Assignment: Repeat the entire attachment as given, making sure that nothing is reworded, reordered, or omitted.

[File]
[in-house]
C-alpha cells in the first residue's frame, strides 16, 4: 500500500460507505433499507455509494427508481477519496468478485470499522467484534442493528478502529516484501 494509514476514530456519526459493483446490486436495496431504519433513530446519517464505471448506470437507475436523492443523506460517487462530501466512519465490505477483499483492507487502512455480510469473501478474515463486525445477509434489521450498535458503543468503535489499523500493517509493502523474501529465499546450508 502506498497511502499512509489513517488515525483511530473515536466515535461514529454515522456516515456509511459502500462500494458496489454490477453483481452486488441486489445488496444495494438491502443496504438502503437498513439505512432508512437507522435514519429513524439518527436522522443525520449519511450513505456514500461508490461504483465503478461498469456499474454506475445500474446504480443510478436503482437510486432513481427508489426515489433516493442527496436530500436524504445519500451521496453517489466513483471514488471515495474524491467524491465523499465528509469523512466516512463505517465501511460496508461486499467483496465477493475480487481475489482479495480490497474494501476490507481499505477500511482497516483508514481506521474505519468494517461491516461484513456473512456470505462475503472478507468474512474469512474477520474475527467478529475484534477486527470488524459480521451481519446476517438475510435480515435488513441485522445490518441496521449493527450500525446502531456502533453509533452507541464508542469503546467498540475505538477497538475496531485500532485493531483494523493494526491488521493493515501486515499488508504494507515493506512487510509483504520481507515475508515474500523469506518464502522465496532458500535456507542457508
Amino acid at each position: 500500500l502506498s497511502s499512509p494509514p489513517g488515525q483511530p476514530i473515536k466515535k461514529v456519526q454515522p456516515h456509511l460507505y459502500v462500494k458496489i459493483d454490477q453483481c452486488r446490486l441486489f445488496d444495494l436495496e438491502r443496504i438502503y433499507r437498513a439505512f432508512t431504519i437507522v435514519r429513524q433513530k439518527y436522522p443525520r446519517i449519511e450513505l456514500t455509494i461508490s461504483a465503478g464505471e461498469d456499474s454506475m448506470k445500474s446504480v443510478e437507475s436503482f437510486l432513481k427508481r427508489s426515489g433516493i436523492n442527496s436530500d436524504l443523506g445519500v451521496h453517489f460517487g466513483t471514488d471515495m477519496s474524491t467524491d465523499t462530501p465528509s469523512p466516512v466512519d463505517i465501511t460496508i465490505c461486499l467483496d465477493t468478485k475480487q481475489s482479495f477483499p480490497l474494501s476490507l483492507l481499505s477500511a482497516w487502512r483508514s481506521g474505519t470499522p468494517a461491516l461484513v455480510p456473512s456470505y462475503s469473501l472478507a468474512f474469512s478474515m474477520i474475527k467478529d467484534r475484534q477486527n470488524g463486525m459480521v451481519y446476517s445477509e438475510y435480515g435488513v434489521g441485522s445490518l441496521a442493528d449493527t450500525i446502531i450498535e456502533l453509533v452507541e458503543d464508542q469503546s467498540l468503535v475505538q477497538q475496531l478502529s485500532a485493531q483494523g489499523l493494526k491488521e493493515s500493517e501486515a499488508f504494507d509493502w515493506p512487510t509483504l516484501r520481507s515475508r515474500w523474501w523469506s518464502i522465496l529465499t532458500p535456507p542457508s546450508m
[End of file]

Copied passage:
[in-house]
C-alpha cells in the first residue's frame, strides 16, 4: 500500500460507505433499507455509494427508481477519496468478485470499522467484534442493528478502529516484501 494509514476514530456519526459493483446490486436495496431504519433513530446519517464505471448506470437507475436523492443523506460517487462530501466512519465490505477483499483492507487502512455480510469473501478474515463486525445477509434489521450498535458503543468503535489499523500493517509493502523474501529465499546450508 502506498497511502499512509489513517488515525483511530473515536466515535461514529454515522456516515456509511459502500462500494458496489454490477453483481452486488441486489445488496444495494438491502443496504438502503437498513439505512432508512437507522435514519429513524439518527436522522443525520449519511450513505456514500461508490461504483465503478461498469456499474454506475445500474446504480443510478436503482437510486432513481427508489426515489433516493442527496436530500436524504445519500451521496453517489466513483471514488471515495474524491467524491465523499465528509469523512466516512463505517465501511460496508461486499467483496465477493475480487481475489482479495480490497474494501476490507481499505477500511482497516483508514481506521474505519468494517461491516461484513456473512456470505462475503472478507468474512474469512474477520474475527467478529475484534477486527470488524459480521451481519446476517438475510435480515435488513441485522445490518441496521449493527450500525446502531456502533453509533452507541464508542469503546467498540475505538477497538475496531485500532485493531483494523493494526491488521493493515501486515499488508504494507515493506512487510509483504520481507515475508515474500523469506518464502522465496532458500535456507542457508
Amino acid at each position: 500500500l502506498s497511502s499512509p494509514p489513517g488515525q483511530p476514530i473515536k466515535k461514529v456519526q454515522p456516515h456509511l460507505y459502500v462500494k458496489i459493483d454490477q453483481c452486488r446490486l441486489f445488496d444495494l436495496e438491502r443496504i438502503y433499507r437498513a439505512f432508512t431504519i437507522v435514519r429513524q433513530k439518527y436522522p443525520r446519517i449519511e450513505l456514500t455509494i461508490s461504483a465503478g464505471e461498469d456499474s454506475m448506470k445500474s446504480v443510478e437507475s436503482f437510486l432513481k427508481r427508489s426515489g433516493i436523492n442527496s436530500d436524504l443523506g445519500v451521496h453517489f460517487g466513483t471514488d471515495m477519496s474524491t467524491d465523499t462530501p465528509s469523512p466516512v466512519d463505517i465501511t460496508i465490505c461486499l467483496d465477493t468478485k475480487q481475489s482479495f477483499p480490497l474494501s476490507l483492507l481499505s477500511a482497516w487502512r483508514s481506521g474505519t470499522p468494517a461491516l461484513v455480510p456473512s456470505y462475503s469473501l472478507a468474512f474469512s478474515m474477520i474475527k467478529d467484534r475484534q477486527n470488524g463486525m459480521v451481519y446476517s445477509e438475510y435480515g435488513v434489521g441485522s445490518l441496521a442493528d449493527t450500525i446502531i450498535e456502533l453509533v452507541e458503543d464508542q469503546s467498540l468503535v475505538q477497538q475496531l478502529s485500532a485493531q483494523g489499523l493494526k491488521e493493515s500493517e501486515a499488508f504494507d509493502w515493506p512487510t509483504l516484501r520481507s515475508r515474500w523474501w523469506s518464502i522465496l529465499t532458500p535456507p542457508s546450508m